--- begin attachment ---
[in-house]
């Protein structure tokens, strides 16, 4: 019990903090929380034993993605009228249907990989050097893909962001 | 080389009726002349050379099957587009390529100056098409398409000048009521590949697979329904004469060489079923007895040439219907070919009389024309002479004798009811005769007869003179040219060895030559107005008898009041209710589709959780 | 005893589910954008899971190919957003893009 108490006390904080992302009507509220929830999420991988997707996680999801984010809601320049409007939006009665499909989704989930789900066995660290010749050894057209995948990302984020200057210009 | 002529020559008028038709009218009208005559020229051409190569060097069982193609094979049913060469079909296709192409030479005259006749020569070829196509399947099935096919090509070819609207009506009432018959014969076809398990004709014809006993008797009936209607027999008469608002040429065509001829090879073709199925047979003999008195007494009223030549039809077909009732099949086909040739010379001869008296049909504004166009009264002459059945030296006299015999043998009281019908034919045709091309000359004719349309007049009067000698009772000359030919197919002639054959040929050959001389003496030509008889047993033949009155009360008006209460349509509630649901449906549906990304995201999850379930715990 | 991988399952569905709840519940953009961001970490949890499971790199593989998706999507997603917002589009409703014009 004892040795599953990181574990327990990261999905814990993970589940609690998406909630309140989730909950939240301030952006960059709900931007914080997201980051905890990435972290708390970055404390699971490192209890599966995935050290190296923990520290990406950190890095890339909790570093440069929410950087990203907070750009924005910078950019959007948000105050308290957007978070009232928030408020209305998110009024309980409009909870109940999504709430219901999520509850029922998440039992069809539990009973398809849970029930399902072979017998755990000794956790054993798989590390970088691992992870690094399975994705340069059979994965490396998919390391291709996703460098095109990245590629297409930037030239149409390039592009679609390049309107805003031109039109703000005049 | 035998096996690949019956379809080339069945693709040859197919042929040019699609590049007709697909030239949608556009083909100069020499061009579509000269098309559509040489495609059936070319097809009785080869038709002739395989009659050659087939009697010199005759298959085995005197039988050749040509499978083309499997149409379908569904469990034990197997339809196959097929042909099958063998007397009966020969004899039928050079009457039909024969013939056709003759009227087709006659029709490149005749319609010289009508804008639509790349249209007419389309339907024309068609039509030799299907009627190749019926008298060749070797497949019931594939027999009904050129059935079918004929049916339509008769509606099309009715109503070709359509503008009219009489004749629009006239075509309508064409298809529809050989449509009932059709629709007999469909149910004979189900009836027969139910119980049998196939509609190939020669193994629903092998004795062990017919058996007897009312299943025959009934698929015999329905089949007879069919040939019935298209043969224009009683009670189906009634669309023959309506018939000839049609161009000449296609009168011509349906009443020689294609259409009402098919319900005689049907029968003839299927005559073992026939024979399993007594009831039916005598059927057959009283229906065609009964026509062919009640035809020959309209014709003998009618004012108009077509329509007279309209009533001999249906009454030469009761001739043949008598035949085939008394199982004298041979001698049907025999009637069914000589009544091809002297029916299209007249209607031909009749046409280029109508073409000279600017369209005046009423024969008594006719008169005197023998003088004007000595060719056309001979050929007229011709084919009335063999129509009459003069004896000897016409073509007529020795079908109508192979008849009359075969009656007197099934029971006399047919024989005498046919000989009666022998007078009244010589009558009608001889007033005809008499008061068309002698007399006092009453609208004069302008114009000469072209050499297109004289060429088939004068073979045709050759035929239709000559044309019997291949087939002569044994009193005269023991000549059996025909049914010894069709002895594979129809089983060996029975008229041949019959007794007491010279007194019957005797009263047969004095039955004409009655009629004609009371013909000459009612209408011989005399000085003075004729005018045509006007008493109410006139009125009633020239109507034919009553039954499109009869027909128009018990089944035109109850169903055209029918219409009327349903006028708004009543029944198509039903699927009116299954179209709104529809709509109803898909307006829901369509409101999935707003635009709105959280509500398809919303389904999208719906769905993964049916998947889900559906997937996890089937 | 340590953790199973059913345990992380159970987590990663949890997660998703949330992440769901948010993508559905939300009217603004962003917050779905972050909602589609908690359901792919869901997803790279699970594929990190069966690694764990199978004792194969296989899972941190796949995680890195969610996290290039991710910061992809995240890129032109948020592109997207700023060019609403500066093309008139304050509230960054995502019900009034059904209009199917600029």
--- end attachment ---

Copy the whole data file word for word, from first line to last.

[in-house]
């Protein structure tokens, strides 16, 4: 019990903090929380034993993605009228249907990989050097893909962001 | 080389009726002349050379099957587009390529100056098409398409000048009521590949697979329904004469060489079923007895040439219907070919009389024309002479004798009811005769007869003179040219060895030559107005008898009041209710589709959780 | 005893589910954008899971190919957003893009 108490006390904080992302009507509220929830999420991988997707996680999801984010809601320049409007939006009665499909989704989930789900066995660290010749050894057209995948990302984020200057210009 | 002529020559008028038709009218009208005559020229051409190569060097069982193609094979049913060469079909296709192409030479005259006749020569070829196509399947099935096919090509070819609207009506009432018959014969076809398990004709014809006993008797009936209607027999008469608002040429065509001829090879073709199925047979003999008195007494009223030549039809077909009732099949086909040739010379001869008296049909504004166009009264002459059945030296006299015999043998009281019908034919045709091309000359004719349309007049009067000698009772000359030919197919002639054959040929050959001389003496030509008889047993033949009155009360008006209460349509509630649901449906549906990304995201999850379930715990 | 991988399952569905709840519940953009961001970490949890499971790199593989998706999507997603917002589009409703014009 004892040795599953990181574990327990990261999905814990993970589940609690998406909630309140989730909950939240301030952006960059709900931007914080997201980051905890990435972290708390970055404390699971490192209890599966995935050290190296923990520290990406950190890095890339909790570093440069929410950087990203907070750009924005910078950019959007948000105050308290957007978070009232928030408020209305998110009024309980409009909870109940999504709430219901999520509850029922998440039992069809539990009973398809849970029930399902072979017998755990000794956790054993798989590390970088691992992870690094399975994705340069059979994965490396998919390391291709996703460098095109990245590629297409930037030239149409390039592009679609390049309107805003031109039109703000005049 | 035998096996690949019956379809080339069945693709040859197919042929040019699609590049007709697909030239949608556009083909100069020499061009579509000269098309559509040489495609059936070319097809009785080869038709002739395989009659050659087939009697010199005759298959085995005197039988050749040509499978083309499997149409379908569904469990034990197997339809196959097929042909099958063998007397009966020969004899039928050079009457039909024969013939056709003759009227087709006659029709490149005749319609010289009508804008639509790349249209007419389309339907024309068609039509030799299907009627190749019926008298060749070797497949019931594939027999009904050129059935079918004929049916339509008769509606099309009715109503070709359509503008009219009489004749629009006239075509309508064409298809529809050989449509009932059709629709007999469909149910004979189900009836027969139910119980049998196939509609190939020669193994629903092998004795062990017919058996007897009312299943025959009934698929015999329905089949007879069919040939019935298209043969224009009683009670189906009634669309023959309506018939000839049609161009000449296609009168011509349906009443020689294609259409009402098919319900005689049907029968003839299927005559073992026939024979399993007594009831039916005598059927057959009283229906065609009964026509062919009640035809020959309209014709003998009618004012108009077509329509007279309209009533001999249906009454030469009761001739043949008598035949085939008394199982004298041979001698049907025999009637069914000589009544091809002297029916299209007249209607031909009749046409280029109508073409000279600017369209005046009423024969008594006719008169005197023998003088004007000595060719056309001979050929007229011709084919009335063999129509009459003069004896000897016409073509007529020795079908109508192979008849009359075969009656007197099934029971006399047919024989005498046919000989009666022998007078009244010589009558009608001889007033005809008499008061068309002698007399006092009453609208004069302008114009000469072209050499297109004289060429088939004068073979045709050759035929239709000559044309019997291949087939002569044994009193005269023991000549059996025909049914010894069709002895594979129809089983060996029975008229041949019959007794007491010279007194019957005797009263047969004095039955004409009655009629004609009371013909000459009612209408011989005399000085003075004729005018045509006007008493109410006139009125009633020239109507034919009553039954499109009869027909128009018990089944035109109850169903055209029918219409009327349903006028708004009543029944198509039903699927009116299954179209709104529809709509109803898909307006829901369509409101999935707003635009709105959280509500398809919303389904999208719906769905993964049916998947889900559906997937996890089937 | 340590953790199973059913345990992380159970987590990663949890997660998703949330992440769901948010993508559905939300009217603004962003917050779905972050909602589609908690359901792919869901997803790279699970594929990190069966690694764990199978004792194969296989899972941190796949995680890195969610996290290039991710910061992809995240890129032109948020592109997207700023060019609403500066093309008139304050509230960054995502019900009034059904209009199917600029």